"Bonhoeffer didn't become the Chaplain of the US Senate, like Peter Marshall and have a movie named after him, A Man Called Peter, nor have his wife marry the head of Guide Posts Magazine after his death who then wrote wildly success devotional books.  Bonhoeffer, like the young people of the German resistance group, White Rose, didn't live long enough to marry. He didn't have Henry Luce, a close friend of those who had supplied the Texas and Mexican oil to fuel Hitler's war machine,  telling the nation to "pump Bonhoeffer" because "he's our next Christian golden boy".  He didn't speak in tongues like Oral Roberts or build a big hospital based on science and prayer, that flopped for lack of patients.  He never had to buy Windex...by the truck loads....to clean the windows of a chrystal cathedral.  He never preached in a cathedral.  Lutherans generally identify cathedrals with the seat of power for bishops of the Roman Catholic Church and they generally avoided the name "cathedral" in identifying their churches. With the rise of Nazism the church in Germany had a bishop.  Hitler, who didn't hesitate to speak ex cathedra or "from the chair" or from whereever he wanted. So Bonhoeffer joined the Confessing Church which offered a different leader.  God.  He avoided presenting the Gospel as a more clever means of reaching prosperity and he never received an $11 million advance for a book. If he were to have had a church he would have been more inclined to have named it "Swayback" rather than "Saddleback".  He was a white Northern European who gave his life for Jews, Gypsies, the mentally ill and fellow Christians..who were labeled as mentally ill if they did not march goose-step with the ruling order."

I told Reverend Bonner that I like Bonhoeffer, too.  I like him more than I like  H. Richard Niehbur who was working in Detroit to keep big corporations from grinding under the laborers of America in the years before the Nazis came to power.   The Nazis would have surely killed Niebhur as a communist organizer had they been in Detroit...which they were, but not as powerfully as Hitler was in Berlin.  I was saddened to see that so many who use Niehbur's prayer thinking it was about overcoming alcohol addiction in a 12-Step program when it was really about facing political tyranny.  In that sense it was neutered in it redirected usage and commandeered by ultra-conservatives who would have hated Niehbuhr's work among the working class of Detroit.  Damn Demoncrats!   Niehbur's prayer sounds much like Bonhoeffer's poem written from the prison in which he would be hanged on March 4, 1946 just days before the prison was liberated.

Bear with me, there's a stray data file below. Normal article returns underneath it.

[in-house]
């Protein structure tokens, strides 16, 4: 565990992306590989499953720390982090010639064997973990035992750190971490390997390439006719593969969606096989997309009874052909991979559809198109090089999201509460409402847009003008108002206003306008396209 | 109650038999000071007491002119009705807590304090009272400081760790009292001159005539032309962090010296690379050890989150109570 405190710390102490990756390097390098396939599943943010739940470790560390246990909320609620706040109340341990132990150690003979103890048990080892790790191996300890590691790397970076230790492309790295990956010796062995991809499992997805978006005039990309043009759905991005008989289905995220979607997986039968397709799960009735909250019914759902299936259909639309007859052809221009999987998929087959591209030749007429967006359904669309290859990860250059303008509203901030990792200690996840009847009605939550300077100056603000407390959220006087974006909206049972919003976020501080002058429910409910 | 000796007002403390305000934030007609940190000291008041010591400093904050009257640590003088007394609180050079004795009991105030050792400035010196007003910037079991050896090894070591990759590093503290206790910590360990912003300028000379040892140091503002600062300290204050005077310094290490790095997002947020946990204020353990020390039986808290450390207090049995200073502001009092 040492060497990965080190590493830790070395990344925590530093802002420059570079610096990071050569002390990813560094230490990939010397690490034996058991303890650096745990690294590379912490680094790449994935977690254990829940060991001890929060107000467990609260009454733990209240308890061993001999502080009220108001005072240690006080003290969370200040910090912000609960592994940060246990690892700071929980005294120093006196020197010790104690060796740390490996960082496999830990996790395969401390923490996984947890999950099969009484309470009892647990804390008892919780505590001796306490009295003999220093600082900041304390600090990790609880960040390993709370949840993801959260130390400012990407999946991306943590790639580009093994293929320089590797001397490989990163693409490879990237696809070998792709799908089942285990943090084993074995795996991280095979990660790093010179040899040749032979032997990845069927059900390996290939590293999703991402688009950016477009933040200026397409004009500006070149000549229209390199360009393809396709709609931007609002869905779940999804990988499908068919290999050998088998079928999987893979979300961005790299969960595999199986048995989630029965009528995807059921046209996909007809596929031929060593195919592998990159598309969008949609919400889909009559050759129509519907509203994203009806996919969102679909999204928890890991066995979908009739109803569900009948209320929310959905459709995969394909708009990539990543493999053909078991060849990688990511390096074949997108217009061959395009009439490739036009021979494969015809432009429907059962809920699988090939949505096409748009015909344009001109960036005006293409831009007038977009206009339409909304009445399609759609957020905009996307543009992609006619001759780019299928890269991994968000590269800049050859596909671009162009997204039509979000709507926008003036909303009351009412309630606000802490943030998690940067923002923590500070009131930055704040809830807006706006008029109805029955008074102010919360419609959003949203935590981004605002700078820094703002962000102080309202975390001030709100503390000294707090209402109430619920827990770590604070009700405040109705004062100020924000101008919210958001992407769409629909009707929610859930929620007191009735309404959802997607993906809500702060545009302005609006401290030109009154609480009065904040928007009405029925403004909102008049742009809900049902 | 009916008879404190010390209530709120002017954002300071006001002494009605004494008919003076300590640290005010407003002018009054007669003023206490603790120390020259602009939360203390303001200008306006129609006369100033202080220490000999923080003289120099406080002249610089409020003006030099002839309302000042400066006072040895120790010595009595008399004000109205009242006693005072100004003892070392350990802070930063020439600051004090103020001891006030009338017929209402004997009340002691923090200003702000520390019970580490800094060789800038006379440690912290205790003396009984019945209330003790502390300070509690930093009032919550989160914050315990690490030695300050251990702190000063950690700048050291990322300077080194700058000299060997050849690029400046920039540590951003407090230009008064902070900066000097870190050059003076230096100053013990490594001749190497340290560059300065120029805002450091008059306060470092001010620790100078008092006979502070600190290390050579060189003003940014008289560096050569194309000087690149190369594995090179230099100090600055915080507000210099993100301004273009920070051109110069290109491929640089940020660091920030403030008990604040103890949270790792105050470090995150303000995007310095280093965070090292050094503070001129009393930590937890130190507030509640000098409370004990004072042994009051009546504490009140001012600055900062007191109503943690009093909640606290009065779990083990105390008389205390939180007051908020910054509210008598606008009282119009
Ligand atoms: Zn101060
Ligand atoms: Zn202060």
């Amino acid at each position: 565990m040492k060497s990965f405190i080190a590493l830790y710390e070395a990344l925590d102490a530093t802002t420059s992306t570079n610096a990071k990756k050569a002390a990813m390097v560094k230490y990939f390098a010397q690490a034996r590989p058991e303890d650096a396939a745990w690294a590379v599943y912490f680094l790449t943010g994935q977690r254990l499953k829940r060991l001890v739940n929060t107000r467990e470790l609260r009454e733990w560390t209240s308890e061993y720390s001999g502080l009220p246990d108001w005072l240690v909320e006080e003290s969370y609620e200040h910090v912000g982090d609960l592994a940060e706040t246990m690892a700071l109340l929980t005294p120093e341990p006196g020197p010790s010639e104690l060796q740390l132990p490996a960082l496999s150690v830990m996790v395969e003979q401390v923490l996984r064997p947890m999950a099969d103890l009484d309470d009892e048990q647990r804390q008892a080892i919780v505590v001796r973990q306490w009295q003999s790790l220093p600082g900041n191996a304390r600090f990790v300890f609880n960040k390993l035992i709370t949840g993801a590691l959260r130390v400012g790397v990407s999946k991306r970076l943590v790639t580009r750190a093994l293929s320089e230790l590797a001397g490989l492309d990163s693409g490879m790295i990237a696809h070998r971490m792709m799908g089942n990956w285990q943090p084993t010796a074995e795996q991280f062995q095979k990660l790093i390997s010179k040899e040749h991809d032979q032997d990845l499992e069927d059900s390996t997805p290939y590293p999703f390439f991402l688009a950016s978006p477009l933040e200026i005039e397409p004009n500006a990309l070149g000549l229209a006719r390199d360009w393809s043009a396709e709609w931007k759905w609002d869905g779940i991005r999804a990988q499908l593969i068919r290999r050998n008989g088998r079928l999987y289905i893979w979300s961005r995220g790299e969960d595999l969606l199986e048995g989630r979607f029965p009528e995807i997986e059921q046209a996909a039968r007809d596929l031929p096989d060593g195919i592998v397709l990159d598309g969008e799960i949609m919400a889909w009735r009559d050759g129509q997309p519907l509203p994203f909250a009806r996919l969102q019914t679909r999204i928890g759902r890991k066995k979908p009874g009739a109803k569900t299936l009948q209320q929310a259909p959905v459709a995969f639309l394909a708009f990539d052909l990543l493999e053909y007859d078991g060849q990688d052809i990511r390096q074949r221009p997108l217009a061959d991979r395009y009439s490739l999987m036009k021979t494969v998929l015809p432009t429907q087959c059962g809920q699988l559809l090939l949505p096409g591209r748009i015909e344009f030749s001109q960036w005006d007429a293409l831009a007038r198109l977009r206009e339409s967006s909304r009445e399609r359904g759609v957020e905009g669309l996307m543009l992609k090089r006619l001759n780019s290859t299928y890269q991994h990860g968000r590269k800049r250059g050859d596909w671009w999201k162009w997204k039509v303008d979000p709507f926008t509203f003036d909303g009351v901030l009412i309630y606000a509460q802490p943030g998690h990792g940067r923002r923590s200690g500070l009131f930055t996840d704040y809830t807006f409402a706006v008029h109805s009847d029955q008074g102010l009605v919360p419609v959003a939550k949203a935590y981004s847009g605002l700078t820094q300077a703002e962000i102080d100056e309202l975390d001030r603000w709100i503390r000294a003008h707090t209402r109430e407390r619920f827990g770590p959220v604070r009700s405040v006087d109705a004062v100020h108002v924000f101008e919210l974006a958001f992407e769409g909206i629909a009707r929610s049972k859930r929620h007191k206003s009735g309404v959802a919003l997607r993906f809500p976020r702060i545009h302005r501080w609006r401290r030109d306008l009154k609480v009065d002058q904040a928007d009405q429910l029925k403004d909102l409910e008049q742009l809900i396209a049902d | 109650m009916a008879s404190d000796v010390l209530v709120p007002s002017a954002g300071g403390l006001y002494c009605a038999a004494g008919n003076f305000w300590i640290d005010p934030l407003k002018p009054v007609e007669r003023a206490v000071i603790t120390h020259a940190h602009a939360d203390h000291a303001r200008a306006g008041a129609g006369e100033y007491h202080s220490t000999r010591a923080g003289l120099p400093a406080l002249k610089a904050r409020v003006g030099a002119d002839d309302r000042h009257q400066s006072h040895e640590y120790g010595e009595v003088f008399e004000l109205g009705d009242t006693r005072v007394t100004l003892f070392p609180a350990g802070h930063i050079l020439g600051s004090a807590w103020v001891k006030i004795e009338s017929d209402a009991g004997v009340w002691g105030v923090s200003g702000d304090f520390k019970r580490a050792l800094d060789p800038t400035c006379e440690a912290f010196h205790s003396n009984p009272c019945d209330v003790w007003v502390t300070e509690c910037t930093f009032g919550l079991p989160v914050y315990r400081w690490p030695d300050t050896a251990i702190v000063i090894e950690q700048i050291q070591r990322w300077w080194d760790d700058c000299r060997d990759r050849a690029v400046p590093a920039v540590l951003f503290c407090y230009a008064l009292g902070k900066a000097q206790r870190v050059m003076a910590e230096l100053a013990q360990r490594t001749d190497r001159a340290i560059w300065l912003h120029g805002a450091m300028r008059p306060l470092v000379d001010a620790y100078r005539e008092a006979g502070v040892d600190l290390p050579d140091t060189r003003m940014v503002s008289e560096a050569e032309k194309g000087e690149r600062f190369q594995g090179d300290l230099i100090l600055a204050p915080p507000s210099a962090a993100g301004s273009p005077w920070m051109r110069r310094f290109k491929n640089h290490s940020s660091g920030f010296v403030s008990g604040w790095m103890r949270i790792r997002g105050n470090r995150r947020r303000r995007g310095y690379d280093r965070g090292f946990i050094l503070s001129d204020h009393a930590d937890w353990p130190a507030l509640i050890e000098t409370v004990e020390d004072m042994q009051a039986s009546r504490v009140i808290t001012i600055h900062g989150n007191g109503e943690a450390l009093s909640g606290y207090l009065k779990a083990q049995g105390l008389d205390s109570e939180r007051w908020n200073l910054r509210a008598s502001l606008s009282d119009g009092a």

Who am I? This or the other?
Am I one person today and tomorrow another?

Am I both at once? A hypocrite before others,

And before myself a contemptibly woebegone weakling?

Or is something within me still like a beaten army,

Fleeing in disorder from victory already achieved?

Who am I? They mock me, these lonely questions of mine.

Whoever I am, Thou knowest, 0 God, I am Thine!

Reverend Bonner sumarized his thoughts before reentering the museum.  "I was in Houston, Texas meeting atop the Galleria within a stone's throw of Enron and all the major oil companies, many of which knew full well we were empowering Hitler's war machine with oil in the 1930's.  I was asked to lead a seminar on Bonhoeffer for the University Club, a group of very prominent University of Texas Exes.  Jack Blanton, the president of the UT Board of Regents whose endowment, UTIMCO, was managed by GWB's partner in the Texas Rangers, Tom Hicks.  Ben Love, president of Texas Commerce Bank was there  and others.  We were a stones throw from the Houstonian where Yale grad and boney bonesman, GHWB, maintained a residence while in the White House. Needless to say, Bonhoeffer's message is not well received in the penthouse atop the Galleria.  Pyramid sitters don't generally identify with Moses or Bonhoeffer or Niehbur.  It's simply too threatening. So I ask you, friend, 'what would a Bonhoeffer look like today?' 

Bonner waited for my answer.  I couldn't answer.  I didn't know.

"He'd be in prison," said Bonner.

For the NPR story on the German Historical Museum see...